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  1. Participants in a conversation must carefully monitor the turn-management (speaking and listening) willingness of other conversational partners and adjust their turn-changing behaviors accordingly to have smooth conversation. Many studies have focused on developing actual turn-changing (i.e., next speaker or end-of-turn) models that can predict whether turn-keeping or turn-changing will occur. Participants' verbal and non-verbal behaviors have been used as input features for predictive models. To the best of our knowledge, these studies only model the relationship between participant behavior and turn-changing. Thus, there is no model that takes into account participants' willingness to acquire a turn (turn-management willingness). In this paper, we address the challenge of building such models to predict the willingness of both speakers and listeners. Firstly, we find that dissonance exists between willingness and actual turn-changing. Secondly, we propose predictive models that are based on trimodal inputs, including acoustic, linguistic, and visual cues distilled from conversations. Additionally, we study the impact of modeling willingness to help improve the task of turn-changing prediction. To do so, we introduce a dyadic conversation corpus with annotated scores of speaker/listener turn-management willingness. Our results show that using all three modalities (i.e., acoustic, linguistic, and visual cues) of the speaker and listener is critically important for predicting turn-management willingness. Furthermore, explicitly adding willingness as a prediction task improves the performance of turn-changing prediction. Moreover, turn-management willingness prediction becomes more accurate when this joint prediction of turn-management willingness and turn-changing is performed by using multi-task learning techniques.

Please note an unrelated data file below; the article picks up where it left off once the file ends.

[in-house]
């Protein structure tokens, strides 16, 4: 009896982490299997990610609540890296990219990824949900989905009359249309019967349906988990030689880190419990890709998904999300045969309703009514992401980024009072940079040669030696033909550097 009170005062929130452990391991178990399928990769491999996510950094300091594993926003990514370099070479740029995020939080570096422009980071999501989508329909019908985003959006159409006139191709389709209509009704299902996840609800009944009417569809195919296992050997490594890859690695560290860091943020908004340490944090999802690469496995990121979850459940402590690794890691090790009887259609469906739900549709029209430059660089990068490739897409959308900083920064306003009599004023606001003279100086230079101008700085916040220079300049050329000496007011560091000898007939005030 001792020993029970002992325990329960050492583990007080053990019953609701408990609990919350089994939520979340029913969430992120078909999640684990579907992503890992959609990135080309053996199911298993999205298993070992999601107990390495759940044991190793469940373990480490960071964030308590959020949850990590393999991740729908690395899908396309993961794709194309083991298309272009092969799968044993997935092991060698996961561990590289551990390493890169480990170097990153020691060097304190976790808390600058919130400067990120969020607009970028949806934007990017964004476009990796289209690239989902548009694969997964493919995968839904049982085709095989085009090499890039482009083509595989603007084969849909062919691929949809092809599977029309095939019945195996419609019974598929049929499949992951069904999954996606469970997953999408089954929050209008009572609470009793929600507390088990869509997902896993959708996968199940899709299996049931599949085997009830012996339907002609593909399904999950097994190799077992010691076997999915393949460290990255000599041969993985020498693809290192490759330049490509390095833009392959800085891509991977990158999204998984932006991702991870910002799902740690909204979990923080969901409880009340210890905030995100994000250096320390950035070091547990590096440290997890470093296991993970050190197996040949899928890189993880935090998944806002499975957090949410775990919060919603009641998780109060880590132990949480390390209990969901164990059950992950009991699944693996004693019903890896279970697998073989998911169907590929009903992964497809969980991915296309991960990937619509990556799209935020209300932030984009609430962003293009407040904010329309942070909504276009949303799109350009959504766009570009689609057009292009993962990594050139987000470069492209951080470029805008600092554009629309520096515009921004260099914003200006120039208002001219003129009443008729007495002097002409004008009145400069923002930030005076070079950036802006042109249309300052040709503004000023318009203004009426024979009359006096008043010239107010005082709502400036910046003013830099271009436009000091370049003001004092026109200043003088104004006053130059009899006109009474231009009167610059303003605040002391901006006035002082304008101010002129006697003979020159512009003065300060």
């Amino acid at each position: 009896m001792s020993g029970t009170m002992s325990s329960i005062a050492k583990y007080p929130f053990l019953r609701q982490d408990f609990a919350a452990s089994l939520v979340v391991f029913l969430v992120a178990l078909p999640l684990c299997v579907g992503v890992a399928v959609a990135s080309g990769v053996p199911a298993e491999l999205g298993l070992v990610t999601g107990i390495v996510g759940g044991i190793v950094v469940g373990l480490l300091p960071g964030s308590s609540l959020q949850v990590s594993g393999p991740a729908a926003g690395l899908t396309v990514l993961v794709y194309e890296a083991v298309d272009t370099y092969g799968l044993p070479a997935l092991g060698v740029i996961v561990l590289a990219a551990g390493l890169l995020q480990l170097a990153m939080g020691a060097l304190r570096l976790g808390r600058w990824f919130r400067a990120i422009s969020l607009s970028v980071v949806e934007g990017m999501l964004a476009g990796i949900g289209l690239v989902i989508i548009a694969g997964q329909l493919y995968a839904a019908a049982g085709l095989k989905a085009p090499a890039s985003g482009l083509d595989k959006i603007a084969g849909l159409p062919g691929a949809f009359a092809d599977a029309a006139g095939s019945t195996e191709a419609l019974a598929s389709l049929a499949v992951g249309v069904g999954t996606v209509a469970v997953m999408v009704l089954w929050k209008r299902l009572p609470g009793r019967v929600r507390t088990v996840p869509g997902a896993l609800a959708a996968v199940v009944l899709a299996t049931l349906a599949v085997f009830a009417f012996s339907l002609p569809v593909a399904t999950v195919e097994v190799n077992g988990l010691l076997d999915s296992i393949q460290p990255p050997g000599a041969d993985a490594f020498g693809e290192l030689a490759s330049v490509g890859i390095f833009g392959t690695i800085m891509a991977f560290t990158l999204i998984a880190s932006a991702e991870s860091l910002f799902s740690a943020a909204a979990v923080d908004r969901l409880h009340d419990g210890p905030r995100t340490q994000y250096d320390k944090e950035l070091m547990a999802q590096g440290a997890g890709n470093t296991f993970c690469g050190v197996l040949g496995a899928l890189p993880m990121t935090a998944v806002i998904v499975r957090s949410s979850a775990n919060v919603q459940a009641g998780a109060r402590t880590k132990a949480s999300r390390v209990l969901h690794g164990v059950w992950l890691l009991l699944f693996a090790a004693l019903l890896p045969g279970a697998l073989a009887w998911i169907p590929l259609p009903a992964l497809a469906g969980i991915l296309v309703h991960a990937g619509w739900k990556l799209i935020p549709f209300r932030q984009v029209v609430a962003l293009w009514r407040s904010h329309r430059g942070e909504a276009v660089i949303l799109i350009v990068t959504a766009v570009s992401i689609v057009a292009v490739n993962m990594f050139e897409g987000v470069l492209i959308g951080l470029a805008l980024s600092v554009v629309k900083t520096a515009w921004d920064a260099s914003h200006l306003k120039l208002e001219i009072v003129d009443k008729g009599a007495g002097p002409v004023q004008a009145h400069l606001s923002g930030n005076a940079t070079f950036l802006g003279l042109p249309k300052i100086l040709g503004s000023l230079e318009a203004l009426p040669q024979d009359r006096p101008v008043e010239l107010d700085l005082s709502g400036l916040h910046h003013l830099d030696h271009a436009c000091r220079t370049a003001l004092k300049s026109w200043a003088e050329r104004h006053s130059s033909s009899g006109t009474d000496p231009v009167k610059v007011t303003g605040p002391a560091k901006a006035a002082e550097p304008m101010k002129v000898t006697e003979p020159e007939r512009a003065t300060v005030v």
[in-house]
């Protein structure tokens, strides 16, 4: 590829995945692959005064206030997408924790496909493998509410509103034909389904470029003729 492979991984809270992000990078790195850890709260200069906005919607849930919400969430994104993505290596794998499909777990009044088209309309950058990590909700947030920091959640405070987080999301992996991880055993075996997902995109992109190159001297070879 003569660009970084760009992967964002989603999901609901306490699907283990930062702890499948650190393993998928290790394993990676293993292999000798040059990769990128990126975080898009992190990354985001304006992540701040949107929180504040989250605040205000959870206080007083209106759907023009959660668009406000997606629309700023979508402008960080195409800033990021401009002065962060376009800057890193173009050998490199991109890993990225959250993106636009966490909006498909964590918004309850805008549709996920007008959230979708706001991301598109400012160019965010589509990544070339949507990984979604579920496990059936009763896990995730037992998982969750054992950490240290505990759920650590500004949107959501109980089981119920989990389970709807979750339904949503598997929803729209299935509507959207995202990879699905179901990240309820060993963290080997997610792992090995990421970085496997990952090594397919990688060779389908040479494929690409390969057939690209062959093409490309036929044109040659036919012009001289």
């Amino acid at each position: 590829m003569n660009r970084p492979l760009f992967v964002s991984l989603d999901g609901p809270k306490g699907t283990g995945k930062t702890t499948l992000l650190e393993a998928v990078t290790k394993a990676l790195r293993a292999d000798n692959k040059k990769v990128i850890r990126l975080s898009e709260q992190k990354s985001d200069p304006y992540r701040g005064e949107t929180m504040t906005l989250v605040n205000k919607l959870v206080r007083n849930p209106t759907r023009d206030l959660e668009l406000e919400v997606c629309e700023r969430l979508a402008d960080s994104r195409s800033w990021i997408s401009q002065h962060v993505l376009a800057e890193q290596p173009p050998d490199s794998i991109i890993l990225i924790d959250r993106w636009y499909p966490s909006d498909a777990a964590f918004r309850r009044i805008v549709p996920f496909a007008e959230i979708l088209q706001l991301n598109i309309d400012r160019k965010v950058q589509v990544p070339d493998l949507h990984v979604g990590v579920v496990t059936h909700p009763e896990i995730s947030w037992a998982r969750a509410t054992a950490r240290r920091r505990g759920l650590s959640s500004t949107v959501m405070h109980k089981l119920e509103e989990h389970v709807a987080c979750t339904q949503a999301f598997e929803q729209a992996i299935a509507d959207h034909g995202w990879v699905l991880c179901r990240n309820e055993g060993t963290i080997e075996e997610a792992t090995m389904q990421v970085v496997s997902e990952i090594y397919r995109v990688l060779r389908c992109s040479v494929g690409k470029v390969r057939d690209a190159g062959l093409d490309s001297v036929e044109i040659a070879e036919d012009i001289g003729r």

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  2. Multimodal fusion addresses the problem of analyzing spoken words in the multimodal context, including visual expressions and prosodic cues. Even when multimodal models lead to performance improvements, it is often unclear whether bimodal and trimodal interactions are learned or whether modalities are processed independently of each other. We propose Multimodal Residual Optimization (MRO) to separate unimodal, bimodal, and trimodal interactions in a multimodal model. This improves interpretability as the multimodal interaction can be quantified. Inspired by Occam’s razor, the main intuition of MRO is that (simpler) unimodal contributions should be learned before learning (more complex) bimodal and trimodal interactions. For example, bimodal predictions should learn to correct the mistakes (residuals) of unimodal predictions, thereby letting the bimodal predictions focus on the remaining bimodal interactions. Empirically, we observe that MRO successfully separates unimodal, bimodal, and trimodal interactions while not degrading predictive performance. We complement our empirical results with a human perception study and observe that MRO learns multimodal interactions that align with human judgments. 
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